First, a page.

Friends and colleagues of retiring Kenosha County Circuit Judge Bruce E. Schroeder gave the longtime jurist a warm sendoff Friday, during a lunchtime celebration at the Courthouse.
Schroeder — whom one associate noted has served 40 years, six months and two days as a Circuit Court judge — is presently the state of Wisconsin’s longest-tenured judge. That streak will end when he takes his retirement effective Nov. 27.
Judge Jason Rossell, speaking during Friday’s informal program, noted that Schroeder once said his retirement party would be at St. Mary’s Church, “and he would be the one lying down in the box.”
“I’ve very happy that he’s here to hear my remarks, because I’m not sure they’d let me speak at St. Mary’s,” Rossell quipped.
Presenting Schroeder with a commendation from the Wisconsin Supreme Court, Rossell praised the judge for serving as a mentor to many over the years.
“Thank you for your friendship, for being a great colleague,” Rossell said. “What many of you don’t know is when you become a judge, a lot of times you have questions. I think almost every single one of us ran into Bruce’s office at least once or twice within the first three months of being a judge going, ‘Ah, what the heck do I do now?’”
In addition to the Supreme Court commendation, Wisconsin Court of Appeals judges Mark Gundrum, Maria Lazar and Lisa Neubauer were on hand to congratulate Schroeder, along with several other current and retired judges and many attorneys, clerks and other Courthouse staffers.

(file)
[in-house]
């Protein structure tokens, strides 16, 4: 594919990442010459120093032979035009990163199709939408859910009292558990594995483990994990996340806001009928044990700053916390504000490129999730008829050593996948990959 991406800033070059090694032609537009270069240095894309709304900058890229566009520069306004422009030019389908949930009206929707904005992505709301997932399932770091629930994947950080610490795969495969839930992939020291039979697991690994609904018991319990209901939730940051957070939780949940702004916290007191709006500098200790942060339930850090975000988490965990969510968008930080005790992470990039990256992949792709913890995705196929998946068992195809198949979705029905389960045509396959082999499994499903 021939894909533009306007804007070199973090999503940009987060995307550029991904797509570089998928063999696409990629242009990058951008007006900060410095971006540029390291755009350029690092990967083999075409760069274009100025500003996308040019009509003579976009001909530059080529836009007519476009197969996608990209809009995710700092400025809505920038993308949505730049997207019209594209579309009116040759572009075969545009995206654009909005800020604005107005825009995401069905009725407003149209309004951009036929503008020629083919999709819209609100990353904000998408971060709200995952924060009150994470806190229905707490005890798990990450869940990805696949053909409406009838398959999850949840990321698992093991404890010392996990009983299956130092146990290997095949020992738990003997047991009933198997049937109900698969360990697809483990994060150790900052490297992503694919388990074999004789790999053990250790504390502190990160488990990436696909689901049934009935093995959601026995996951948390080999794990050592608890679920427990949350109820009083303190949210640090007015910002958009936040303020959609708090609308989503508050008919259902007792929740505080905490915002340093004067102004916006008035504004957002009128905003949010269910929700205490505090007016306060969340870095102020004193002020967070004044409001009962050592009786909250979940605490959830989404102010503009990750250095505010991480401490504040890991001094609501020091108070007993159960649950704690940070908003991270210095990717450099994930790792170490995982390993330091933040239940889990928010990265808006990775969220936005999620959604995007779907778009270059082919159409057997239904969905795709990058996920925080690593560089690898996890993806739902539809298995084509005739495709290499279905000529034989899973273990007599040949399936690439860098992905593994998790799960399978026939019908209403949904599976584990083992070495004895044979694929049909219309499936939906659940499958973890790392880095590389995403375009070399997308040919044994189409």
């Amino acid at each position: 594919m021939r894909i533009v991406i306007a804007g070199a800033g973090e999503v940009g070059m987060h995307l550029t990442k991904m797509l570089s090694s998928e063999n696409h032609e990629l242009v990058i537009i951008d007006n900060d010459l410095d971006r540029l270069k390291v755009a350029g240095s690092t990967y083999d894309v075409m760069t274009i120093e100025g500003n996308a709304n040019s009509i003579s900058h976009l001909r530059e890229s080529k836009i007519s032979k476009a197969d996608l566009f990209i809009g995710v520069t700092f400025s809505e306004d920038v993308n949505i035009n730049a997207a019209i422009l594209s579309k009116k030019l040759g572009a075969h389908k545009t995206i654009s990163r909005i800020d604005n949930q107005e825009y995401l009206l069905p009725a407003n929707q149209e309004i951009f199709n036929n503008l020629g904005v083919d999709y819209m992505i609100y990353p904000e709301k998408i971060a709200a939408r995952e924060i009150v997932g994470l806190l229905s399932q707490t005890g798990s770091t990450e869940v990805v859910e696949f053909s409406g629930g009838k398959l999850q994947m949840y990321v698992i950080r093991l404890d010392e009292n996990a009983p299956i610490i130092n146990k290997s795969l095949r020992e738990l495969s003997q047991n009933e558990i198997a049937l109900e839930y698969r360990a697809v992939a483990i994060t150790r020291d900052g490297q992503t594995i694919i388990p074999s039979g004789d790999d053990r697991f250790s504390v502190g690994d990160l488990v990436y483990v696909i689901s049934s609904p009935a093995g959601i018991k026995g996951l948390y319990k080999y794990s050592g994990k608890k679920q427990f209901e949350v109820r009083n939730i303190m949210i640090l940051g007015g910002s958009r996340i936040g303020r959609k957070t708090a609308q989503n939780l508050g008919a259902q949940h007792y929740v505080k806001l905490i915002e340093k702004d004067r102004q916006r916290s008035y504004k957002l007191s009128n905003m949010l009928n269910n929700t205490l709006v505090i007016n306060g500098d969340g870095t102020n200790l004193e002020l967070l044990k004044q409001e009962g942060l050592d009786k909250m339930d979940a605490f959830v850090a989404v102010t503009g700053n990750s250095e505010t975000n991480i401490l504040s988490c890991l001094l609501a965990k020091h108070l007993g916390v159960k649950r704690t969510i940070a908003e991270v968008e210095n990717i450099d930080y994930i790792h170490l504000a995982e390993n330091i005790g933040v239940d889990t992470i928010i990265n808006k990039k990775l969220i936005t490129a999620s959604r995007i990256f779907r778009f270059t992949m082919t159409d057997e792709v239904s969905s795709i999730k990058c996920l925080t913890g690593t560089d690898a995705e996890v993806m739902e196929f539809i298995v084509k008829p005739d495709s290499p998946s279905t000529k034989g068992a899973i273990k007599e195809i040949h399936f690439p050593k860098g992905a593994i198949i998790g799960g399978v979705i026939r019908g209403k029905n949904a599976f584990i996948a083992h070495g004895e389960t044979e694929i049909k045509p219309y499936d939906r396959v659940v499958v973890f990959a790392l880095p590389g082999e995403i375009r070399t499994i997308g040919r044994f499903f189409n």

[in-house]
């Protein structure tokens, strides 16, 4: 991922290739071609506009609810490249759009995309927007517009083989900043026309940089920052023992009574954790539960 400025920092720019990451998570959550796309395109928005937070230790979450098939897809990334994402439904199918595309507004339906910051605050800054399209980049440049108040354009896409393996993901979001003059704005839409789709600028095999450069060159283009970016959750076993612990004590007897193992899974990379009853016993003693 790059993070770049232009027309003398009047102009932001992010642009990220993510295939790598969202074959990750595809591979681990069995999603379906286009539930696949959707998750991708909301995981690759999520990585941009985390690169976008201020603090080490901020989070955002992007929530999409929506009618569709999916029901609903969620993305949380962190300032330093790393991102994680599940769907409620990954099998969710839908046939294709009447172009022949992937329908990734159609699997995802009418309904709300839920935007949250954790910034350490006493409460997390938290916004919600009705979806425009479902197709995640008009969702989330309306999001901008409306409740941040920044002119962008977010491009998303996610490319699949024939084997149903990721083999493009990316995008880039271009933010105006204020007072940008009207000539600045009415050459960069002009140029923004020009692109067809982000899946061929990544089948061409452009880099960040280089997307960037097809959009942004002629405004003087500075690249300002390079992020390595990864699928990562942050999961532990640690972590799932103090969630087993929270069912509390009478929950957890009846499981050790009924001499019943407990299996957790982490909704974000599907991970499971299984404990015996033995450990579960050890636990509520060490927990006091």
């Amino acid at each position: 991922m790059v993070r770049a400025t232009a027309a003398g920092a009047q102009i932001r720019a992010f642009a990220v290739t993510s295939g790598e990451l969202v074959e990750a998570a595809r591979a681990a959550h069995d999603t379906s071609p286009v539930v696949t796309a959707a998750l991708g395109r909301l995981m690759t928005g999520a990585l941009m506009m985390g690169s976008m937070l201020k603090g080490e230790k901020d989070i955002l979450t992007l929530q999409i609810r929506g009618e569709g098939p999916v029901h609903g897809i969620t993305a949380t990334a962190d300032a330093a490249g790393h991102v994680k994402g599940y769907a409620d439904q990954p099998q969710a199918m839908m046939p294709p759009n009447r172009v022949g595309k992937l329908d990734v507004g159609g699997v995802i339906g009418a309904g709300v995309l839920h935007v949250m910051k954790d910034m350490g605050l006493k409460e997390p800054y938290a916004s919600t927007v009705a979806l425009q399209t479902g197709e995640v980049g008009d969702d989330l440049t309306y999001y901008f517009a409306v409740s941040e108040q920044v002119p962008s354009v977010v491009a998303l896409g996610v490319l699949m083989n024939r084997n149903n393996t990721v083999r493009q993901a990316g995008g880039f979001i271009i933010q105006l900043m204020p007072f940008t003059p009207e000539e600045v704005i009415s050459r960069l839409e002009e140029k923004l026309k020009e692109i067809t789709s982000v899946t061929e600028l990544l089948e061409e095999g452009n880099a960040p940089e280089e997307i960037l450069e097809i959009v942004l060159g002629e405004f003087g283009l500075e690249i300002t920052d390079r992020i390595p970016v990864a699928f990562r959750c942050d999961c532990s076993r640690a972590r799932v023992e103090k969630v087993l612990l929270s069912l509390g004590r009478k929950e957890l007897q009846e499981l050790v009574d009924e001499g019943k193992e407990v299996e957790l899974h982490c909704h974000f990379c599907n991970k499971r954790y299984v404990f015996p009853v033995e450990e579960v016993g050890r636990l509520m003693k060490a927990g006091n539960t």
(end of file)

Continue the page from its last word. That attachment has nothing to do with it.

Schroeder described beginning his career at the Kenosha County Courthouse on Jan. 12, 1971, as an assistant district attorney fresh out of Marquette University Law School. The DA at the time, Burton Scott, took Schroeder on a tour of the building, where he met a deputy court clerk who was wearing a red pants suit — “which was very stylish at the time,” Schroeder noted.
That would be Donna, now Schroeder’s wife of 51 years, who joined him at Friday’s celebration with two of their three children, son Terry and daughter Katie. Donna, Schroeder said, is a saint — “not just for dealing with me, but in every respect.”
Over the years, Schroeder himself would serve as the elected district attorney and as a private-practice lawyer before Gov. Tony Earl appointed him to a vacant judgeship in 1983. The rest, as they say, is history.
“I’ve been blessed,” Schroeder said. “And one of my great blessings has been the people I’ve worked with.”
“On top of everything else,” the judge added, “I’ve had a really fun time working here. I would recommend it to anybody.”